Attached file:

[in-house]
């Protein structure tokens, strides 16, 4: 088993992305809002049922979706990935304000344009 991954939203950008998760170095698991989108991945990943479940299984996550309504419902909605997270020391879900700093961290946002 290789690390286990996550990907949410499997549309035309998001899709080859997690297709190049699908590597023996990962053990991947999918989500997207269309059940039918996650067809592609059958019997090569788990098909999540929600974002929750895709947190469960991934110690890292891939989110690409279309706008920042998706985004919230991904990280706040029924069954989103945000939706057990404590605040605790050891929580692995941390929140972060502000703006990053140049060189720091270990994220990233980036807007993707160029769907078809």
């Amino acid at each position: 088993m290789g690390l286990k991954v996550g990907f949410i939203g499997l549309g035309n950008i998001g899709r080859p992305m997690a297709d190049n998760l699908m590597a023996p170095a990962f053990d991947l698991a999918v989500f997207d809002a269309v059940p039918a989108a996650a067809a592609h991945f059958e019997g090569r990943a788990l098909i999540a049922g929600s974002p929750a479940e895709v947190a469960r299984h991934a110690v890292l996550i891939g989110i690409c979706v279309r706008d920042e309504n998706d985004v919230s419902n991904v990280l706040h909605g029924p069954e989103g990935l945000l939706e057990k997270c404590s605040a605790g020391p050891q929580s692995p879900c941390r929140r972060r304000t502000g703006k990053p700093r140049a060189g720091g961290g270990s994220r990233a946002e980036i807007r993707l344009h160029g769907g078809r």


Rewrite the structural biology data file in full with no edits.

[in-house]
């Protein structure tokens, strides 16, 4: 088993992305809002049922979706990935304000344009 991954939203950008998760170095698991989108991945990943479940299984996550309504419902909605997270020391879900700093961290946002 290789690390286990996550990907949410499997549309035309998001899709080859997690297709190049699908590597023996990962053990991947999918989500997207269309059940039918996650067809592609059958019997090569788990098909999540929600974002929750895709947190469960991934110690890292891939989110690409279309706008920042998706985004919230991904990280706040029924069954989103945000939706057990404590605040605790050891929580692995941390929140972060502000703006990053140049060189720091270990994220990233980036807007993707160029769907078809």
């Amino acid at each position: 088993m290789g690390l286990k991954v996550g990907f949410i939203g499997l549309g035309n950008i998001g899709r080859p992305m997690a297709d190049n998760l699908m590597a023996p170095a990962f053990d991947l698991a999918v989500f997207d809002a269309v059940p039918a989108a996650a067809a592609h991945f059958e019997g090569r990943a788990l098909i999540a049922g929600s974002p929750a479940e895709v947190a469960r299984h991934a110690v890292l996550i891939g989110i690409c979706v279309r706008d920042e309504n998706d985004v919230s419902n991904v990280l706040h909605g029924p069954e989103g990935l945000l939706e057990k997270c404590s605040a605790g020391p050891q929580s692995p879900c941390r929140r972060r304000t502000g703006k990053p700093r140049a060189g720091g961290g270990s994220r990233a946002e980036i807007r993707l344009h160029g769907g078809r």